He’s heard the most stern Law in Jesus’ own preaching. Thomas heard the sermon on the mount: love your enemies, do good to those who hate you, be merciful (cf. Luke 6).

All those things that are impossible for us—that shame us because we should do but don’t—Thomas heard them first.

And Jesus says, “Do not disbelieve…” 

He names Thomas’s sin, to his face.

“Be not faithless.”

That’s what Jesus says.

The Law has done its work, so Thomas hears the exhortation to remember and believe the Gospel like a hungry, peanut butter and jelly loving kid who hears the invitation to eat.

Which is to say, of course, that he heard it with absolute joy!

Thomas goes to the feast—forgetting to put His hand in Jesus’ side.

Because he doesn’t need to.

He heard and remembered—and believed—the Law.

And he heard and remembered—and believed—the Gospel.

Thomas rejoiced, saying, “My Lord and my God!”

That’s if he DID NOT put his hand in Jesus’ side.

But what if he DID?

It is the case that the disciples are often wrong.

But we don’t call St. Peter “Denying Peter.”

Everyone calls St. Thomas “Doubting Thomas.”

As though Thomas were the only Christian to harbor doubts.

He did doubt.

We know that.

The 1983 Thomas Troeger hymn “These Things Did Thomas Count As Real” sings it this way:

“The vision of his skeptic mind / Was keen enough to make him blind / To any unexpected act / Too large for his small world of fact” (LSB 472:2).

If we’re honest, we have to say that it takes a faithful amount of ridiculousness to believe what the Bible teaches.

Miracles contradict nature, evidence, and experience.

You don’t believe because you’ve seen—you believe because you’ve heard, and blessed are you, Jesus says.

That one could live when one had died seemed like an impossibility because it is an impossibility.

Dead is dead. No one gets up from that.

Or do they, right?

We struggle with that every now and then, I think.

I remember sitting with my mom and dad the evening that my brother had died.

My mom got the phone call informing her that her son had been embalmed.

There are several different times when the realization of death hits you, and that’s one of them.

She hung up the phone and confessed to me and my dad that she now knew that Andy wasn’t going to just wake up. That he wasn’t coming back.

Until that moment, it all could’ve been a terrible misunderstanding.

They were waiting for him to walk through the door.

But then—that moment.

The only answer to death, the only true comfort in the midst of death—the Christian’s sure and certain hope—is the resurrection of Jesus Christ.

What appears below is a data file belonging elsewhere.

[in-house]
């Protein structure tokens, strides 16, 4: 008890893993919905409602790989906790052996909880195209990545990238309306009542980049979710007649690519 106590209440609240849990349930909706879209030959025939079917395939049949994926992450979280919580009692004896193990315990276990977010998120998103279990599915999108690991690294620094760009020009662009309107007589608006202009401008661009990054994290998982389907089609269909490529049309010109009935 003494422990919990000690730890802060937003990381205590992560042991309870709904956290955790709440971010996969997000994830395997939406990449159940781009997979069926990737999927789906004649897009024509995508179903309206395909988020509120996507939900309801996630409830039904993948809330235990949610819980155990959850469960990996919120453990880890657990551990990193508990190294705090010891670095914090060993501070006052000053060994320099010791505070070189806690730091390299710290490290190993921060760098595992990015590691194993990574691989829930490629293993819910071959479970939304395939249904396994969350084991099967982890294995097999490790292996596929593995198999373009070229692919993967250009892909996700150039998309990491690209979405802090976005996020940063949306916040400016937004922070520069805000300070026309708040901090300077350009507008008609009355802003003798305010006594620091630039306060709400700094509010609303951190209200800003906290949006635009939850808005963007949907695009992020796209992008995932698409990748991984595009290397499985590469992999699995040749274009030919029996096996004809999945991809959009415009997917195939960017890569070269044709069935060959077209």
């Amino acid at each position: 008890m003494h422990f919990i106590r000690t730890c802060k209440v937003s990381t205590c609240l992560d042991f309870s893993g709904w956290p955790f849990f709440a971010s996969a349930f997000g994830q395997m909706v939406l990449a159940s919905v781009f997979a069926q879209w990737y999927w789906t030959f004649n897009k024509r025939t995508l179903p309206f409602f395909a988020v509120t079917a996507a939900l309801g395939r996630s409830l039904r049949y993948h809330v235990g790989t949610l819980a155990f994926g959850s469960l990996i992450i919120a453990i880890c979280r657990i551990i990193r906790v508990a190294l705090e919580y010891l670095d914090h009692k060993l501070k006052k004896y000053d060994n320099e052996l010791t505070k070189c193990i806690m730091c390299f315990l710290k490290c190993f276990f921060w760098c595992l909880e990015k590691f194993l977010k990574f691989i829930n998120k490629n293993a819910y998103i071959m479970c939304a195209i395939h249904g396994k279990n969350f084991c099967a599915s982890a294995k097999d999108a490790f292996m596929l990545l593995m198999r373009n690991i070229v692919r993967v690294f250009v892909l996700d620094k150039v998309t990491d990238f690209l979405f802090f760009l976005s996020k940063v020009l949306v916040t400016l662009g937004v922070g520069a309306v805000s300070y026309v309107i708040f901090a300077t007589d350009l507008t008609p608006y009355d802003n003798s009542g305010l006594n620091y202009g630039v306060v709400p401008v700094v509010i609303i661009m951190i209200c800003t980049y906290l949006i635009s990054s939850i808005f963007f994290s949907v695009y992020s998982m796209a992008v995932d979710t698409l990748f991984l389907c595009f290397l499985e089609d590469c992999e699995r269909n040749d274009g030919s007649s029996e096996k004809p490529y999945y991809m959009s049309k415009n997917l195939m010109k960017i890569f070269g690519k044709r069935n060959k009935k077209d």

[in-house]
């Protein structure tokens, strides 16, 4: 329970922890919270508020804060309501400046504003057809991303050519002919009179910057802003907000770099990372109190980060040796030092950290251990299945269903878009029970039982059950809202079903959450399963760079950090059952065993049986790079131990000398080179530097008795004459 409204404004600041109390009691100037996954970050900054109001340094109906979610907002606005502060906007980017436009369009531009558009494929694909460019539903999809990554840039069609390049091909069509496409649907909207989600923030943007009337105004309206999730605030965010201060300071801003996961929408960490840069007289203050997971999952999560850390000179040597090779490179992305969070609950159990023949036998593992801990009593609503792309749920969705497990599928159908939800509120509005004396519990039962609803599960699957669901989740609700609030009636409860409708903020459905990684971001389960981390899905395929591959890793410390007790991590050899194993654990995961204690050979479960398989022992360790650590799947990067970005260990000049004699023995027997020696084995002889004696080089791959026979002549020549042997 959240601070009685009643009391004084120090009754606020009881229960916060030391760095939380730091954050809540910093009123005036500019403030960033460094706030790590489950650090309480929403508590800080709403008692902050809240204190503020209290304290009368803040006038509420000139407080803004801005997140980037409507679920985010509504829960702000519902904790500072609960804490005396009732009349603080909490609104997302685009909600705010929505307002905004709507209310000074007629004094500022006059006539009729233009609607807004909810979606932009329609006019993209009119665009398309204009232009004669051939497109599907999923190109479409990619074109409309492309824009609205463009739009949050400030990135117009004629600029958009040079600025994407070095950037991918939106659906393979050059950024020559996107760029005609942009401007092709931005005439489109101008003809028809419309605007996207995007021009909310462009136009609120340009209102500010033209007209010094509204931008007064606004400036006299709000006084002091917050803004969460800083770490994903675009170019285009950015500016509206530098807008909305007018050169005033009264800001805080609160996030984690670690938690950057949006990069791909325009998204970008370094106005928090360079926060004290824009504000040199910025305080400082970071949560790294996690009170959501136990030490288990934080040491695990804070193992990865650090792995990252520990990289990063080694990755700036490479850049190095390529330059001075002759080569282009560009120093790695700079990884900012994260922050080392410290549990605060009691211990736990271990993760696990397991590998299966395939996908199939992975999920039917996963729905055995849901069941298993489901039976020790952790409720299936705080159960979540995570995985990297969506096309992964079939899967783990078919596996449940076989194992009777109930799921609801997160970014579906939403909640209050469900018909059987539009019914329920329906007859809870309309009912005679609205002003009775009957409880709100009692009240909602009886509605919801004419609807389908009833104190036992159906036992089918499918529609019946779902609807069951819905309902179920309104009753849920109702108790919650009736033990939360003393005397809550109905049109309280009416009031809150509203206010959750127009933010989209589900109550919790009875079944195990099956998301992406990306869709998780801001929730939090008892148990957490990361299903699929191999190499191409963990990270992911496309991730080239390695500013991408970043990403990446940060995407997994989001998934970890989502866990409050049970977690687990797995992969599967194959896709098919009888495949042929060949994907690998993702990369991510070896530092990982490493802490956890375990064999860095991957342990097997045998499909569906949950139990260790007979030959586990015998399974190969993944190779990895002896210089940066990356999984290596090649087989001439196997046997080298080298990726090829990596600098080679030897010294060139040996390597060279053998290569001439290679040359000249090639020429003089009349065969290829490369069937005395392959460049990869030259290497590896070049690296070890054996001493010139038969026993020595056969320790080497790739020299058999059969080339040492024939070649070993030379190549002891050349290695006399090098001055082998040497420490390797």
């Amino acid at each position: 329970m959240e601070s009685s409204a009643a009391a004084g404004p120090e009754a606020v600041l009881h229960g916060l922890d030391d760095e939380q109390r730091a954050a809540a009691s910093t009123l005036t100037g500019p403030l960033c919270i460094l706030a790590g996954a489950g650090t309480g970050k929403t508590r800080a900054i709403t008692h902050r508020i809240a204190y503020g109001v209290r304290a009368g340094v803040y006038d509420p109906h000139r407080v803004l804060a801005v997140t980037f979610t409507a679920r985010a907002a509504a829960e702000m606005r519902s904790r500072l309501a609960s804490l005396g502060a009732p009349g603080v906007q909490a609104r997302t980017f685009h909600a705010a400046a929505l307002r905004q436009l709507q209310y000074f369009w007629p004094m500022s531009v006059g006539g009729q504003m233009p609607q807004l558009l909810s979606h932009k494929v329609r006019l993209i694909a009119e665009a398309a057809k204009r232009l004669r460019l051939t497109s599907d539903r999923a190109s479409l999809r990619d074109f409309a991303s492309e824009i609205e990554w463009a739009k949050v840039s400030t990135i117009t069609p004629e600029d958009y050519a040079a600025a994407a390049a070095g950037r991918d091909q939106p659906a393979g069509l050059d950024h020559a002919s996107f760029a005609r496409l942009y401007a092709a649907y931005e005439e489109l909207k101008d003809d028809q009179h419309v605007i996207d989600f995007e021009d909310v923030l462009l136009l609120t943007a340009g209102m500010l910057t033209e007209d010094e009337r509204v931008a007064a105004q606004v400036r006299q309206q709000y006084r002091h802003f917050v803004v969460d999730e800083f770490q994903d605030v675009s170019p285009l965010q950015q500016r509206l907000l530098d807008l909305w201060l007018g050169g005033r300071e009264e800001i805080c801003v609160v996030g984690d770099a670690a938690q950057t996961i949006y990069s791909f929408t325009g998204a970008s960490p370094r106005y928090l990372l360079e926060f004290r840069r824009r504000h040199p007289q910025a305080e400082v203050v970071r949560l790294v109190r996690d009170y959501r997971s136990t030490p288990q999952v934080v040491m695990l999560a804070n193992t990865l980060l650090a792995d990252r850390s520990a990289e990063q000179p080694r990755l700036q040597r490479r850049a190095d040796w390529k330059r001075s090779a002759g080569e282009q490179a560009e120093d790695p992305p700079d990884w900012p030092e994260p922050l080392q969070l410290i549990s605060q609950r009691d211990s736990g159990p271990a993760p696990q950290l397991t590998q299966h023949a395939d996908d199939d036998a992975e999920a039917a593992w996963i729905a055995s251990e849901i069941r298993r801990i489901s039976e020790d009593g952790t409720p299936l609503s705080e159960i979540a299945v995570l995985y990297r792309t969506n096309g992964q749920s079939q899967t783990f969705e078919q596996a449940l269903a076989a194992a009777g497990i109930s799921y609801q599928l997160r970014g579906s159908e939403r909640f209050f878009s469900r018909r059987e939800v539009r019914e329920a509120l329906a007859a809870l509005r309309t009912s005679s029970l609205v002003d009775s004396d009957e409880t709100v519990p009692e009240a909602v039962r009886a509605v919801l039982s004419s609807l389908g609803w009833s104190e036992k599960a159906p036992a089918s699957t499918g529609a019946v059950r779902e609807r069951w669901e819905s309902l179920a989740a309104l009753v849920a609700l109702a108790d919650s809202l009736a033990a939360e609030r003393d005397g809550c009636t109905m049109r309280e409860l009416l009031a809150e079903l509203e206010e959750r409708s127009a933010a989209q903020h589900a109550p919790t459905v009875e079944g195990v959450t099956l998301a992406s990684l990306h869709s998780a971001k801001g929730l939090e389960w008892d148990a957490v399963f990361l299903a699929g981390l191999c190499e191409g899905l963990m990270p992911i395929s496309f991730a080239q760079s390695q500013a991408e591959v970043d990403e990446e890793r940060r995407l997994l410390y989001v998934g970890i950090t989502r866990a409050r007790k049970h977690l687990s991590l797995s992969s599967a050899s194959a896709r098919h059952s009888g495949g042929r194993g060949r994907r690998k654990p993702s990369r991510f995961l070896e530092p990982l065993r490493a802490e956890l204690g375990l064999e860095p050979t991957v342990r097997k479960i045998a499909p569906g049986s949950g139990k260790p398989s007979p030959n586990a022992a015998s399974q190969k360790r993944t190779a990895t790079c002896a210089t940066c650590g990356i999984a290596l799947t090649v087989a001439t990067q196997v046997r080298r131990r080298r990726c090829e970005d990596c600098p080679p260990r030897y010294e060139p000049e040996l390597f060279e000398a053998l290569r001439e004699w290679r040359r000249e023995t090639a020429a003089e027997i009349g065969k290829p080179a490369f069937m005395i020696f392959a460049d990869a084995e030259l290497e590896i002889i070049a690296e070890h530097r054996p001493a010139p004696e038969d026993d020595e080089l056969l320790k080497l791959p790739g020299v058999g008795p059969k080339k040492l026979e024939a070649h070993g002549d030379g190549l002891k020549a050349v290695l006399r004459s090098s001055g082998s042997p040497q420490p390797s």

My mom didn’t ask this question with these words, but we’ve all been there.

We’ve doubted.

We’ve wondered.

Can the impossible things in the Bible be true?

And even if they are true, what about my sins and failures and doubts, everything I’ve committed since?

Once again, the question of DID Thomas or DID he NOT can help us.

What if he DID?

Well, that would mean, after the spear, three things came out of Jesus’ side:

Water. Blood. And Thomas’s hand.

That shows us all—what God gives—and to whom.

To those who doubt—for the Doubting and Denying amongst us—the water from our Lord’s side has sanctified all the waters of earth—so that when included in God’s command and combined with God’s Word we are washed clean—not as a removal of dirt from the body but as an everlasting appeal to God for a good conscience (cf. 1 Peter 3).

To those who doubt—for all of us—the blood from Jesus’ side, with His flesh, is the medicine of our immortality.

We eat not because our bellies ache but because our souls do.

We’ve heard the Law in its sternness, and we’ve all drawn the same conclusion: “Who shall deliver me from this body of death?…”

But we’ve also heard the Gospel.

And so we have the answer.

“…Thanks be to God through Jesus Christ our Lord!” (Romans 7:24-25).

He’s given us these means to receive His grace so that whether Thomas DID or DID NOT put his hand in Jesus’ side—it doesn’t matter—we have what we need:

The Word of God proclaimed.

Law and Gospel.

The Means of Grace.

The exhortation to hear and remember and believe and trust the Gospel.

In a manner of speaking, we have our peanut butter and jelly sandwich—and—with joy—we get to eat it, too!

In Jesus’ name, Amen!

Easter 2 (Quasimodo Geniti), 2021
John 20:19-31
Rev. Benjamin Tyler Holt